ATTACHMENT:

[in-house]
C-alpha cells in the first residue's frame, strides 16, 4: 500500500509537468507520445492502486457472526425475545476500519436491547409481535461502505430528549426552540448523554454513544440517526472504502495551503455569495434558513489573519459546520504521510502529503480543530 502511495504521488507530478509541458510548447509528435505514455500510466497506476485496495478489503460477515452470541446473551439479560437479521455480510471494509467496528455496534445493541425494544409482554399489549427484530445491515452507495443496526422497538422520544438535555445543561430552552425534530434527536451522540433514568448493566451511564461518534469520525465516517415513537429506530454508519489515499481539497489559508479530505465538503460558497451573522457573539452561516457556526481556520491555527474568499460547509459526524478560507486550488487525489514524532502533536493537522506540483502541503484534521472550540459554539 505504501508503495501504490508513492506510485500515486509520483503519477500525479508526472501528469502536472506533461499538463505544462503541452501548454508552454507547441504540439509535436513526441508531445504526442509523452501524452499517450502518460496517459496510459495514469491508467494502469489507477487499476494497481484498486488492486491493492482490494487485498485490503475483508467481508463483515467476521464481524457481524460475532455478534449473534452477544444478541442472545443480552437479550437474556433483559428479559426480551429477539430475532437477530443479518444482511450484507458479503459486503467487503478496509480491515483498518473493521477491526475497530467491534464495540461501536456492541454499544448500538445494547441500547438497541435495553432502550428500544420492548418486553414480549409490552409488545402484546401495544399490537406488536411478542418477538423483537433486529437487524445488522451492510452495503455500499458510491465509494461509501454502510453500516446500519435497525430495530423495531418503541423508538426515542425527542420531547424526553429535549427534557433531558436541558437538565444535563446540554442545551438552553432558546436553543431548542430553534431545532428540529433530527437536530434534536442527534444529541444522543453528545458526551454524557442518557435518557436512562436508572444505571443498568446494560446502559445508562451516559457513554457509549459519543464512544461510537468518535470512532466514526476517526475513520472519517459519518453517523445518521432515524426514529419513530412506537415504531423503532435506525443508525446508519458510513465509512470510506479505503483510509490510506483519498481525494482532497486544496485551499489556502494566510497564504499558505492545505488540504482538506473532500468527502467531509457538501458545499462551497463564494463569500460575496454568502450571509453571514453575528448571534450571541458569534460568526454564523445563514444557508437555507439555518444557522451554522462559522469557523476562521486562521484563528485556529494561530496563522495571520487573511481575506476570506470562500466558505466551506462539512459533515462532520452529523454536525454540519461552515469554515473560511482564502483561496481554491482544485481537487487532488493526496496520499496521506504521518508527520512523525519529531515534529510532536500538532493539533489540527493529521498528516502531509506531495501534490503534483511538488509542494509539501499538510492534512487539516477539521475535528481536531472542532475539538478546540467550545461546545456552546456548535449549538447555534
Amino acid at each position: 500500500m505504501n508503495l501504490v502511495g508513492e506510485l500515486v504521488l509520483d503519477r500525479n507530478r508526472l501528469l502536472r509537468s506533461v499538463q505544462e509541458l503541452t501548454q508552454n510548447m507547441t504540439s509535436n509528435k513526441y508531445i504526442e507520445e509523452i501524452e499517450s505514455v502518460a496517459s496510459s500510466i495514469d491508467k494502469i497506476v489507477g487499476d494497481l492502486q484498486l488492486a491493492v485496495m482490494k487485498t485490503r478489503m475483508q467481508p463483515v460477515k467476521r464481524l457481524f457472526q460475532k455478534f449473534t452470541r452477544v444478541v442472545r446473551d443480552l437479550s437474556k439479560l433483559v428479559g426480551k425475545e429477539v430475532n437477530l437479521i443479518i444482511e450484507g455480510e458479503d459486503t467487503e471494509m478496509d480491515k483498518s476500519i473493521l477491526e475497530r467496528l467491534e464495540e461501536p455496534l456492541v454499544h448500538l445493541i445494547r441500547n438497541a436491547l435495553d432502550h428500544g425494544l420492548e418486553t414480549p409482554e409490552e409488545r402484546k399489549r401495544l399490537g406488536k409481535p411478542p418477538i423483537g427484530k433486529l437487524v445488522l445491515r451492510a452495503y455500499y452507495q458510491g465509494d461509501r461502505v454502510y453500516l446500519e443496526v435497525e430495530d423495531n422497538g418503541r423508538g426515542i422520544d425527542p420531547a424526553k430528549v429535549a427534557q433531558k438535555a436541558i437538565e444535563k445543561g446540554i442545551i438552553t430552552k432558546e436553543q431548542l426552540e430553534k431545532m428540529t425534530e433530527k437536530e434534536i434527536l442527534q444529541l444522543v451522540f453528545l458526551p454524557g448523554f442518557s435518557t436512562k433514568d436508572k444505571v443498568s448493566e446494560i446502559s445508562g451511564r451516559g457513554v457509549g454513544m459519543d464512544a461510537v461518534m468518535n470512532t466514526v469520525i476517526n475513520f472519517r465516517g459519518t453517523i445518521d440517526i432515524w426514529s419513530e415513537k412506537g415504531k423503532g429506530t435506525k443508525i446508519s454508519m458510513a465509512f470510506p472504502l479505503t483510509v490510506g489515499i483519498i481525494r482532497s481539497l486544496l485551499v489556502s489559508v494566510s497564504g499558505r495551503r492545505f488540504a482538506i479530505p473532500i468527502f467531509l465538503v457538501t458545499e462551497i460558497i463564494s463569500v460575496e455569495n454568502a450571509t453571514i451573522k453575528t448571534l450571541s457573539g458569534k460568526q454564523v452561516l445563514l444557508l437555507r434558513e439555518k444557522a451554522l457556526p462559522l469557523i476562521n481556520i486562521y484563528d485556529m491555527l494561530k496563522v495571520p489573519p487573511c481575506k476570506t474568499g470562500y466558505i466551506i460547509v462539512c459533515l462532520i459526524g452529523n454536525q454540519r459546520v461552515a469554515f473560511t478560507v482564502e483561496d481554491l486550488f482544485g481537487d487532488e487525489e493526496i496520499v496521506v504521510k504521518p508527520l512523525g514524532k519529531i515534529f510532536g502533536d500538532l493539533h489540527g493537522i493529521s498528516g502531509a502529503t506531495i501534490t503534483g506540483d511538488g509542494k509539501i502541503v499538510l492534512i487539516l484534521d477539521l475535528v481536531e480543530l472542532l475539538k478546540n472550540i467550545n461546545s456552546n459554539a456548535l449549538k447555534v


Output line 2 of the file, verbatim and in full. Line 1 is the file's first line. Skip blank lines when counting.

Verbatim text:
C-alpha cells in the first residue's frame, strides 16, 4: 500500500509537468507520445492502486457472526425475545476500519436491547409481535461502505430528549426552540448523554454513544440517526472504502495551503455569495434558513489573519459546520504521510502529503480543530 502511495504521488507530478509541458510548447509528435505514455500510466497506476485496495478489503460477515452470541446473551439479560437479521455480510471494509467496528455496534445493541425494544409482554399489549427484530445491515452507495443496526422497538422520544438535555445543561430552552425534530434527536451522540433514568448493566451511564461518534469520525465516517415513537429506530454508519489515499481539497489559508479530505465538503460558497451573522457573539452561516457556526481556520491555527474568499460547509459526524478560507486550488487525489514524532502533536493537522506540483502541503484534521472550540459554539 505504501508503495501504490508513492506510485500515486509520483503519477500525479508526472501528469502536472506533461499538463505544462503541452501548454508552454507547441504540439509535436513526441508531445504526442509523452501524452499517450502518460496517459496510459495514469491508467494502469489507477487499476494497481484498486488492486491493492482490494487485498485490503475483508467481508463483515467476521464481524457481524460475532455478534449473534452477544444478541442472545443480552437479550437474556433483559428479559426480551429477539430475532437477530443479518444482511450484507458479503459486503467487503478496509480491515483498518473493521477491526475497530467491534464495540461501536456492541454499544448500538445494547441500547438497541435495553432502550428500544420492548418486553414480549409490552409488545402484546401495544399490537406488536411478542418477538423483537433486529437487524445488522451492510452495503455500499458510491465509494461509501454502510453500516446500519435497525430495530423495531418503541423508538426515542425527542420531547424526553429535549427534557433531558436541558437538565444535563446540554442545551438552553432558546436553543431548542430553534431545532428540529433530527437536530434534536442527534444529541444522543453528545458526551454524557442518557435518557436512562436508572444505571443498568446494560446502559445508562451516559457513554457509549459519543464512544461510537468518535470512532466514526476517526475513520472519517459519518453517523445518521432515524426514529419513530412506537415504531423503532435506525443508525446508519458510513465509512470510506479505503483510509490510506483519498481525494482532497486544496485551499489556502494566510497564504499558505492545505488540504482538506473532500468527502467531509457538501458545499462551497463564494463569500460575496454568502450571509453571514453575528448571534450571541458569534460568526454564523445563514444557508437555507439555518444557522451554522462559522469557523476562521486562521484563528485556529494561530496563522495571520487573511481575506476570506470562500466558505466551506462539512459533515462532520452529523454536525454540519461552515469554515473560511482564502483561496481554491482544485481537487487532488493526496496520499496521506504521518508527520512523525519529531515534529510532536500538532493539533489540527493529521498528516502531509506531495501534490503534483511538488509542494509539501499538510492534512487539516477539521475535528481536531472542532475539538478546540467550545461546545456552546456548535449549538447555534